John David Souther (Expanded CD Reissue)

J.D. Souther

Omnivore, 2016

REVIEW BY: David Bowling


J.D. Souther’s career began when he moved to California, took up the guitar at the age of 22, and formed a band with Glenn Frey. They may not have had any commercial successes, but by the early 1970s, they were both signed to the new Asylum label – Frey as a member of the Eagles and Souther as a solo artist.

Souther’s self-titled 1972 debut album was typical to what he would release for the rest of his career (1984’s my_heart_sings_the_harmony_web_ad_alt_250 Home By Dawn is the one exception to the formula).

He was and is an artist who helped define the early country/rock era. The Eagles was part of the early movement but placed more emphasis on the rock element; meanwhile, Souther took a more gentle approach. His writing style, which would lead him into The Songwriters Hall Of Fame in 2013, was already beginning to emerge, and this disc finds his incisive and storytelling lyrics set to smooth, up-tempo rhythms and aching ballads.

Souther is always at his best when he travels in an upbeat direction. “Run Like A Thief,” “Jesus In ¾ Time,” “Kite Woman,” and “Some People Call It Music” are placed in a row on the album and their catchy melodies and toe-tapping beat helped establish the country/rock fusion style of music. They also set the stage for his brief foray into rockabilly a decade later.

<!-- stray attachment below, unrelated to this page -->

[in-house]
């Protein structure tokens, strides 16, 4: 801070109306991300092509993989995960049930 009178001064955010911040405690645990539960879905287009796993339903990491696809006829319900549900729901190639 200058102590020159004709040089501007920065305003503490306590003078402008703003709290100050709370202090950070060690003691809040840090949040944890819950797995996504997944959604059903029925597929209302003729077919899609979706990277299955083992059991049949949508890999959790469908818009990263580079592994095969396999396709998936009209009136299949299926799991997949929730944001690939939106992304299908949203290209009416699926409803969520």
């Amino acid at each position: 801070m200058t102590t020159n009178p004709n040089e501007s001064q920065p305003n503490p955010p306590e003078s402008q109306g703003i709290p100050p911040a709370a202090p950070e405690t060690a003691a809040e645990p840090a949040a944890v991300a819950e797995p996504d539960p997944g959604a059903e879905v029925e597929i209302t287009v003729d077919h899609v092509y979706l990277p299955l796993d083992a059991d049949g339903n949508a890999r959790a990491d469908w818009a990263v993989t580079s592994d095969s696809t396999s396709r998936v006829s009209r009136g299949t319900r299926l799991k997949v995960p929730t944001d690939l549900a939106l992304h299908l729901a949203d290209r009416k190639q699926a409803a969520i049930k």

It is his ballads that have been covered by dozens of artists, most prominently by former girlfriend Linda Ronstadt and the Eagles. The second half of the original release was a counterpoint to the first, as “It’s The Same” and “Out To Sea” were the first to establish him as a first rate balladeer. The album closer “Lullaby” is just his voice and guitar in a sparse and satisfying performance.

Six of the seven bonus tracks on this release are demo versions of completed songs, which are interesting only for those interested in his creative process. The seventh, “Kite Woman,” is an alternate version of the version contained on the album.

Souther’s debut album may not have been commercially successful, but it proved that a new quality songwriter was on the scene. In some ways, it is an artifact from its era, but ultimately it is a very satisfying one all the same.

Rating: B

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